For daytime signaling of aircraft, nothing beats a signal mirror. We suggest the Air Force type, since it has a unique aiming screen that is very accurate for flashing a pilot’s eye many miles away. If you have no signal mirror, then find anything with high reflectivity in sunlight and place a hole in the center of this device so you can see through it. To aim it, extend an arm in front of you and hold up two fingers in a peace sign configuration and box the aircraft inside these fingers. With your other hand move the reflective device up to your eye and peer through the hole, finding the aircraft in between your fingers. While keeping your eye on the plane, move the reflective device around until you see a flash of light cross over your peace sign. You have just flashed the aircraft. Make sure not to hold the signal static on the plane, instead flash it back and forth. The reason for this is that all pilots see numerous reflective devices when flying, and unless these objects are flashing at regular intervals, it does not raise a concern. Once you receive a positive signal from the plane that you have been seen, quit signaling so it does not confuse the situation. Signal mirrors can also have some effectiveness on hazy days, but the better the mirror, then the better the chances of your being seen. Bottom line: pack a good signal mirror in your kit. Who knows when you might need it for rescue or as a first-aid device for extracting foreign objects from your eye or a splinter out of your butt?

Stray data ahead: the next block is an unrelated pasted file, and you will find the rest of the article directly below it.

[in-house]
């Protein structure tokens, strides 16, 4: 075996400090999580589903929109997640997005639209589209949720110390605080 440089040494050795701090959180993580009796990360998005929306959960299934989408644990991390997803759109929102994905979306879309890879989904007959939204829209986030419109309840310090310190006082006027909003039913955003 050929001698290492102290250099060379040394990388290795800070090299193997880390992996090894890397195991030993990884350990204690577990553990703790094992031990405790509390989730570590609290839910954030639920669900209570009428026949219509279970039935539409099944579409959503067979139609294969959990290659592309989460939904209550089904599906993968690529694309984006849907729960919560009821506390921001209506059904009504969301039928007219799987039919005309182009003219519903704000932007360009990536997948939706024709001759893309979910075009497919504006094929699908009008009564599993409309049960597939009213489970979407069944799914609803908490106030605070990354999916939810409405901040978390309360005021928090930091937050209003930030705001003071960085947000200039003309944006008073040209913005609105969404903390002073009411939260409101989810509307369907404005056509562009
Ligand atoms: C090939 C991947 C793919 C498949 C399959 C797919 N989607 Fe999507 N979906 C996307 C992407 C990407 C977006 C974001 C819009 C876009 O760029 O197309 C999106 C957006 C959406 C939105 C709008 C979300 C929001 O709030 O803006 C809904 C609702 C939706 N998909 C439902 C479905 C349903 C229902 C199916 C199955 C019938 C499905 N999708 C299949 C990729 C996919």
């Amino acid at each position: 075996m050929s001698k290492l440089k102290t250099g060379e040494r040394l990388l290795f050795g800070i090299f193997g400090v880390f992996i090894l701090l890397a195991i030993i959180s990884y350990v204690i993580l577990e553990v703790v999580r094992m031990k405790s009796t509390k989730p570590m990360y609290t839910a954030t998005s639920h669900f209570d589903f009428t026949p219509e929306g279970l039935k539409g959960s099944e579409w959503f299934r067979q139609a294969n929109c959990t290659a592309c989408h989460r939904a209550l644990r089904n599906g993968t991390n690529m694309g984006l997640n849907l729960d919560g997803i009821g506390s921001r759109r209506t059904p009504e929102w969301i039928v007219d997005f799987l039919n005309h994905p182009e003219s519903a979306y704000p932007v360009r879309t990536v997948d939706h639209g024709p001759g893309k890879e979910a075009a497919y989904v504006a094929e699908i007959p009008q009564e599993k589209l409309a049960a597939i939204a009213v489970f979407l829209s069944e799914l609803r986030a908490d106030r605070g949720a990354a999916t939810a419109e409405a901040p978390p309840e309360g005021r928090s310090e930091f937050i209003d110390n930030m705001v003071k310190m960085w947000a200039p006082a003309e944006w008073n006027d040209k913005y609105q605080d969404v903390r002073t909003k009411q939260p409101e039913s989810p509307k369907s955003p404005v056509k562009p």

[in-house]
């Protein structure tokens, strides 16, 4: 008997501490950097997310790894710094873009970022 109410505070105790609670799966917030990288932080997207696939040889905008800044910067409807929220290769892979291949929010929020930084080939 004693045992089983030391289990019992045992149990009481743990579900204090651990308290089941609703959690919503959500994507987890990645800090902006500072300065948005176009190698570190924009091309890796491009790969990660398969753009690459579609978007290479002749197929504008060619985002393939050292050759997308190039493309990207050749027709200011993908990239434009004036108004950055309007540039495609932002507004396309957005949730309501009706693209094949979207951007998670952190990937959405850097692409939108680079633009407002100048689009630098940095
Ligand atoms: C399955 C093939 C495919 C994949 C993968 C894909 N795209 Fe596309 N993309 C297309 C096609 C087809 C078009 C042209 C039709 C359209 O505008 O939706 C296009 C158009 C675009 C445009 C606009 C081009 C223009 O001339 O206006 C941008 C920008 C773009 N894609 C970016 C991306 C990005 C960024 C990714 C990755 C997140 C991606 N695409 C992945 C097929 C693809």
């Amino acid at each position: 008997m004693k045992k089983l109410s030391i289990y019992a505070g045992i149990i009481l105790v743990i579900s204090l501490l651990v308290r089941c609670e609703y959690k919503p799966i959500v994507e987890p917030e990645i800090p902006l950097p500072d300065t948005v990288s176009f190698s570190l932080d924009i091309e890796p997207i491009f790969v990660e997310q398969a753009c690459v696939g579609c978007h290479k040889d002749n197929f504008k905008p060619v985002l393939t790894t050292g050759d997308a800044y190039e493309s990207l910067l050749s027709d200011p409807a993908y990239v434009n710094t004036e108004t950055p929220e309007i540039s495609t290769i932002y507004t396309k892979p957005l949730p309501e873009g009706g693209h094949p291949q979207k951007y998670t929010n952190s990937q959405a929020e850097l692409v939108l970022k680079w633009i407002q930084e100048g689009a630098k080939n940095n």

If you find yourself lost and decide to self-rescue, hopefully you’ve done your pre-trip homework and have a rough idea in which cardinal direction you’ll find civilization. If you’re totally lost and confused, remember that water almost always runs toward civilization, although it may be the long way out. Following streams will eventually lead to larger bodies of water. Larger bodies of water will eventually lead to humans. If you’re not sure where flowing water is, then look for animal trails, since they typically lead toward fresh water supplies. Also, birds typically fly toward water in the evening hours.
If you decide to leave your base camp, make sure you can return. Take a quick compass reading of the direction you are traveling and also make a mental note of the direction the trail, road or river is traveling. If you become disoriented, you can easily walk a compass bearing that intersects this. Another technique I use is hacking a back trail as I move through the forest. Using a machete, I hack a visible sign every so often on the backside of trees. Once I begin a return trip, the hack sign will be visible. You can also do this by breaking over small plants so they will be visible on your return trip. If you use this technique, break the plant so the underside of the leaf will be visible on your return. The bottom side of a leaf will contrast better against the forest than the topside and will be noticeably out of place when you’re looking for sign.
It is truly amazing how fast you can get lost in an unknown environment. Staying calm, assessing your situation and being decisive will go a long way when it comes to saving your own life. Whatever you do, never leave on any trip without a compass and signaling device in your possession. And if you don’t carry a map, make sure you do a little homework by taking mental note of features such as surrounding roads, rivers and adverse terrain. It might just save your life.